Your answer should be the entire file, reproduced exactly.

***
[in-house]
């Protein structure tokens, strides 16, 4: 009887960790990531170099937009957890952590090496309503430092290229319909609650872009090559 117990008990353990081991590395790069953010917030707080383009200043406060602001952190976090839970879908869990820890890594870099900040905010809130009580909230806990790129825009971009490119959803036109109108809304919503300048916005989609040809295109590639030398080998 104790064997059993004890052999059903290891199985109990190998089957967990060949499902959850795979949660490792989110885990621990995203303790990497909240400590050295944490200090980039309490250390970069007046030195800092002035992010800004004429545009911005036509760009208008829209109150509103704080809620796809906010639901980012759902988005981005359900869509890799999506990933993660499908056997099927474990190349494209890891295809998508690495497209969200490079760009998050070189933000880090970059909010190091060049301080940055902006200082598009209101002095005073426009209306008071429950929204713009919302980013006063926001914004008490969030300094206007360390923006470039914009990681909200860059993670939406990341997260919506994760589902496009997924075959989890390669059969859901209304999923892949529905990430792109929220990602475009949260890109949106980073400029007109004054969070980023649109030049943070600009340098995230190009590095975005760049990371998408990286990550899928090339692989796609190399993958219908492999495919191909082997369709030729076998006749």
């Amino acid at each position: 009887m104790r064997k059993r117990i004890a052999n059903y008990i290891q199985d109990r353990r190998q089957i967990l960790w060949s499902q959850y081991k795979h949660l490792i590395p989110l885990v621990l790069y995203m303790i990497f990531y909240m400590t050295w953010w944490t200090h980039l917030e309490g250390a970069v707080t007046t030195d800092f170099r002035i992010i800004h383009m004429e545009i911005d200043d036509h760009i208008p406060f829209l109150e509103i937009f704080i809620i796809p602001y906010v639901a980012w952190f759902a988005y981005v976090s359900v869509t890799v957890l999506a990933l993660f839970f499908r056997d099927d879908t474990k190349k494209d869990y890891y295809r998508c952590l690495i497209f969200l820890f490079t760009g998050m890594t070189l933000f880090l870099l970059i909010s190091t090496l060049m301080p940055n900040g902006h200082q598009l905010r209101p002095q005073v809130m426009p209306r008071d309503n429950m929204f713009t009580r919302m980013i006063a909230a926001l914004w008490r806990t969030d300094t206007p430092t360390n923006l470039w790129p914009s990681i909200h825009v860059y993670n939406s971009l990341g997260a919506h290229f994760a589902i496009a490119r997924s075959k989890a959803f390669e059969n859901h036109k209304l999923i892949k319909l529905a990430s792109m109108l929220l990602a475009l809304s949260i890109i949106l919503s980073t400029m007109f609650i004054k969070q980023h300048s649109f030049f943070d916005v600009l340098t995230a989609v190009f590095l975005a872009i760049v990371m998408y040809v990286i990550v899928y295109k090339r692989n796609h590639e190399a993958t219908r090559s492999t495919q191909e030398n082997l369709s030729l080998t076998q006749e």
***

[in-house]
């Protein structure tokens, strides 16, 4: 009887960790990531170099937009957890952590090496309503430092290229319909609650872009090559 117990008990353990081991590395790069953010917030707080383009200043406060602001952190976090839970879908869990820890890594870099900040905010809130009580909230806990790129825009971009490119959803036109109108809304919503300048916005989609040809295109590639030398080998 104790064997059993004890052999059903290891199985109990190998089957967990060949499902959850795979949660490792989110885990621990995203303790990497909240400590050295944490200090980039309490250390970069007046030195800092002035992010800004004429545009911005036509760009208008829209109150509103704080809620796809906010639901980012759902988005981005359900869509890799999506990933993660499908056997099927474990190349494209890891295809998508690495497209969200490079760009998050070189933000880090970059909010190091060049301080940055902006200082598009209101002095005073426009209306008071429950929204713009919302980013006063926001914004008490969030300094206007360390923006470039914009990681909200860059993670939406990341997260919506994760589902496009997924075959989890390669059969859901209304999923892949529905990430792109929220990602475009949260890109949106980073400029007109004054969070980023649109030049943070600009340098995230190009590095975005760049990371998408990286990550899928090339692989796609190399993958219908492999495919191909082997369709030729076998006749």
């Amino acid at each position: 009887m104790r064997k059993r117990i004890a052999n059903y008990i290891q199985d109990r353990r190998q089957i967990l960790w060949s499902q959850y081991k795979h949660l490792i590395p989110l885990v621990l790069y995203m303790i990497f990531y909240m400590t050295w953010w944490t200090h980039l917030e309490g250390a970069v707080t007046t030195d800092f170099r002035i992010i800004h383009m004429e545009i911005d200043d036509h760009i208008p406060f829209l109150e509103i937009f704080i809620i796809p602001y906010v639901a980012w952190f759902a988005y981005v976090s359900v869509t890799v957890l999506a990933l993660f839970f499908r056997d099927d879908t474990k190349k494209d869990y890891y295809r998508c952590l690495i497209f969200l820890f490079t760009g998050m890594t070189l933000f880090l870099l970059i909010s190091t090496l060049m301080p940055n900040g902006h200082q598009l905010r209101p002095q005073v809130m426009p209306r008071d309503n429950m929204f713009t009580r919302m980013i006063a909230a926001l914004w008490r806990t969030d300094t206007p430092t360390n923006l470039w790129p914009s990681i909200h825009v860059y993670n939406s971009l990341g997260a919506h290229f994760a589902i496009a490119r997924s075959k989890a959803f390669e059969n859901h036109k209304l999923i892949k319909l529905a990430s792109m109108l929220l990602a475009l809304s949260i890109i949106l919503s980073t400029m007109f609650i004054k969070q980023h300048s649109f030049f943070d916005v600009l340098t995230a989609v190009f590095l975005a872009i760049v990371m998408y040809v990286i990550v899928y295109k090339r692989n796609h590639e190399a993958t219908r090559s492999t495919q191909e030398n082997l369709s030729l080998t076998q006749e």